Ballymoney Conflict and War

First Published -

Wars And Conflicts In Ballymoney

1641 Rebellion

Old Church Tower
The Old Church Tower was completed in 1637, only to be burnt down four years later.

The seventeenth century was a very tumultuous and stormy period in Irish history.

New arrivals to the region, mostly lowland Scottish Presbyterians, were not welcomed by their aggrieved neighbours. The native Irish resented the attempts by King Charles I to impose strict new laws and the Protestant faith.

These tensions led to an outbreak of rebellion in 1641. Settlers were attacked by Irish armies opposed to English rule. Irish forces seized the settlement at Agivey on the river Bann. The Irish later defeated armies loyal to King Charles in clashes at the Leaney and Portna, near Ballymoney. The Rebellion was crushed the following year. However, violent unrest continued over the coming decades, and some historians associate the events of the seventeenth century with many present-day problems in Ireland.

The Ballymoney Volunteers

Ballymoney Volunteer's Jug and Mug
Ballymoney Volunteer’s Jug & Mug

In 1778, Ireland faced the threat of invasion. Thousands of troops had been sent abroad to fight America and France, leaving their homeland vulnerable to attack. The Irish people formed a militia to defend their island, the Irish Volunteers.

In 1784, 70-100 men enlisted in the Ballymoney Volunteer Company. Every recruit received military training and was regarded with prestige by the community.

Local gentry became commanding officers. In Ballymoney, James Leslie of Leslie Hill became a Captain. Volunteer Reviews were held at Leslie Hill, combining Companies from across County Antrim.

Due to the bankrupt position of the Irish Treasury, the Volunteers were entirely self-financed and independent of the Government. Members are said to have been landlords, merchants and professional men, for only they could afford to pay for a musket and uniform and also suffer the loss of earnings while on drill or manoeuvre.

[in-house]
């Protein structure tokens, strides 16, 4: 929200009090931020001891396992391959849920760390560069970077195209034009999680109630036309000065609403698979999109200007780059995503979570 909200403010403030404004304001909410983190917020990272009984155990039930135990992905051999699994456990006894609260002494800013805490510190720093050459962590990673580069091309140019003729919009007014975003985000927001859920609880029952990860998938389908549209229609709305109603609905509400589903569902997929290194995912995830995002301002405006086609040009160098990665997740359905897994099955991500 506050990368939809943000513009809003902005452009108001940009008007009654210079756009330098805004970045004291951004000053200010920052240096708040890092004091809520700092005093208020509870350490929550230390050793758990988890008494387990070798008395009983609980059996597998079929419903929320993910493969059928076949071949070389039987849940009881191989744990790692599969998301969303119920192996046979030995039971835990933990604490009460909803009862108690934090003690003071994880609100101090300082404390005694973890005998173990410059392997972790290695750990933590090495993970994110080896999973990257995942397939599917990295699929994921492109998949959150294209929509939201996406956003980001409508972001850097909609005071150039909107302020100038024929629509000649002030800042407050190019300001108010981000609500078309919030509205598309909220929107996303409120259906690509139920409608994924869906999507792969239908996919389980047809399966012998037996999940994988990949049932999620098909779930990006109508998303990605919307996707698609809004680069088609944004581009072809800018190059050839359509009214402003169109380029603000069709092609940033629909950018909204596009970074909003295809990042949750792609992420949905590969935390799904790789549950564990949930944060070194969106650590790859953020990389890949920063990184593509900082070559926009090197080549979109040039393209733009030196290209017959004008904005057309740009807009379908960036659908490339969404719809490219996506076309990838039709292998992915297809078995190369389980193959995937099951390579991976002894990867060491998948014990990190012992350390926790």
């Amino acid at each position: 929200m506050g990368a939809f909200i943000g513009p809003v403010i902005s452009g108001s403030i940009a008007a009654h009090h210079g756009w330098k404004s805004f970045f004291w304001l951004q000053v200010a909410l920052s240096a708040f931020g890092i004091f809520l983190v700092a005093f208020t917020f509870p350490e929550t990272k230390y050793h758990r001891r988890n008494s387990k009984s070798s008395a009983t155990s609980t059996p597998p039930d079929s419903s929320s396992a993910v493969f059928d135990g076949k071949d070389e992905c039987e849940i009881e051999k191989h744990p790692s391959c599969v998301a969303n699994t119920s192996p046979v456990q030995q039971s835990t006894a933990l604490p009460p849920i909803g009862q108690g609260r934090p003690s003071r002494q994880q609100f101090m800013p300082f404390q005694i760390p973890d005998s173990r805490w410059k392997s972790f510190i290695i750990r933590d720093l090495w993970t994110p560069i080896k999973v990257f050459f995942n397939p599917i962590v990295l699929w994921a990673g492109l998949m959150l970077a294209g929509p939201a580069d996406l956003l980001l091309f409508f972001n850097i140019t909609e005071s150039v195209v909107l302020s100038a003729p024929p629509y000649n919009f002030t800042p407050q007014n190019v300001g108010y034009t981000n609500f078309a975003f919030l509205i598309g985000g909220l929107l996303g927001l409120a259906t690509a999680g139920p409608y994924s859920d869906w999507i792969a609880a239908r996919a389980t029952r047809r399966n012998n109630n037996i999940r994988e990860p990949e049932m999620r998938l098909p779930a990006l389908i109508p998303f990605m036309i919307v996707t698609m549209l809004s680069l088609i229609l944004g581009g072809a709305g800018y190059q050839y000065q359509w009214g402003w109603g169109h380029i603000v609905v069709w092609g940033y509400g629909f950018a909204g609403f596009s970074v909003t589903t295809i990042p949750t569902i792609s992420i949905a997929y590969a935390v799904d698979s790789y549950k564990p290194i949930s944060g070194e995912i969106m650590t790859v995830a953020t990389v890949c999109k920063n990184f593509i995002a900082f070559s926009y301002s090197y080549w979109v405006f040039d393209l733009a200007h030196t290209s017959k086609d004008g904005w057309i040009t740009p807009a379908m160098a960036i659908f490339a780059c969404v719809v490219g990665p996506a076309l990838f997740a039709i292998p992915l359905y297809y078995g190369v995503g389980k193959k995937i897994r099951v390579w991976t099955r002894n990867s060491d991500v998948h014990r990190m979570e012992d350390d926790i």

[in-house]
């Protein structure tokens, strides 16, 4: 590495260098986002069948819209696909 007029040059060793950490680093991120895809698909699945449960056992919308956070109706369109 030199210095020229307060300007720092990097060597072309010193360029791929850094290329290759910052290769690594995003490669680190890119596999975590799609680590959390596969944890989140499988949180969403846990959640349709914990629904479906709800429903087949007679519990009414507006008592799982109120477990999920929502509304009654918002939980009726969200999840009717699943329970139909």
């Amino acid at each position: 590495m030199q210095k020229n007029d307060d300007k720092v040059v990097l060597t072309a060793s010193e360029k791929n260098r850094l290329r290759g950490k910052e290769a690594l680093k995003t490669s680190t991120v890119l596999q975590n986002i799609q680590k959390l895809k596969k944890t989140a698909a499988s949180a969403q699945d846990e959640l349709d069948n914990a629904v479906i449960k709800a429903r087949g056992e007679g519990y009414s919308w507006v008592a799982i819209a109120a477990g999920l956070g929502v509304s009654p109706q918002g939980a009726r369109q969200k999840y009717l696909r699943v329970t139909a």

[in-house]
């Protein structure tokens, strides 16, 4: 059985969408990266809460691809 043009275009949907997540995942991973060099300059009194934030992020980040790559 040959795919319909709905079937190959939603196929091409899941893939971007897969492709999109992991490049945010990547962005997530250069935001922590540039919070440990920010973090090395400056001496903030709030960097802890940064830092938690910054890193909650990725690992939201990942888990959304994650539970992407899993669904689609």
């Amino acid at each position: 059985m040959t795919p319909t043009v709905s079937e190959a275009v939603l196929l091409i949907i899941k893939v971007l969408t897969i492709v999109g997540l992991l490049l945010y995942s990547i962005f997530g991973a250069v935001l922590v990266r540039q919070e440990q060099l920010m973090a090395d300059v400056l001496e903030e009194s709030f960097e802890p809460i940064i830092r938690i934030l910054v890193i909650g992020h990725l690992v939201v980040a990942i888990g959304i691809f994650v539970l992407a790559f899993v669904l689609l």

The Volunteers were very politically active and lobbied the Irish Parliament for liberal changes in the law. Eventually, the government opposed the civilian army, and the Irish Volunteers were finally disbanded in 1793.

The headstone of William Reynolds records that he was the surgeon of the Ballymoney Volunteers and was buried ‘with full military honours’ in Ballymoney Old Church Graveyard.

The Society of United Irishmen

Badge of the United Irish Rebellion
Badge of the United Irishmen

The Society of United Irishmen was formed in Belfast by a group of liberal-minded Presbyterian merchants in 1791. They hoped to bring about radical reform in the Irish Parliament. Inspired by the revolutions in France and America, their ambition was to create a new democracy that included Irishmen of every class and religious persuasion – “Liberty, Equality, Fraternity”.

In the north of Ireland, where the population was predominantly Presbyterian, the principles of the United Irishmen had considerable appeal as the Society’s ambitions reflected Presbyterian ethos.

Shortly after the formation of the Society, they began to publish their popular newspaper, The Northern Star, which helped to spread their political manifesto throughout the country. By 1796, the Government became concerned that the United Irishmen posed a dangerous threat. Membership became illegal. In response, the Society formed a secret army and began to plot rebellion.

The ill-fated rebellion took place in May-June 1798. It was swiftly crushed, and the armies of the Society of United Irishmen were mercilessly defeated.

The Uprising in North Antrim

Execution of Francis McKinley
Execution of United Irishman Francis McKinley

When the United Irish Rebellion started in Ulster on Wednesday, 6th June 1798, local people began looting houses and gathering weapons. Late that Friday, five thousand rebels gathered at Kilraughts.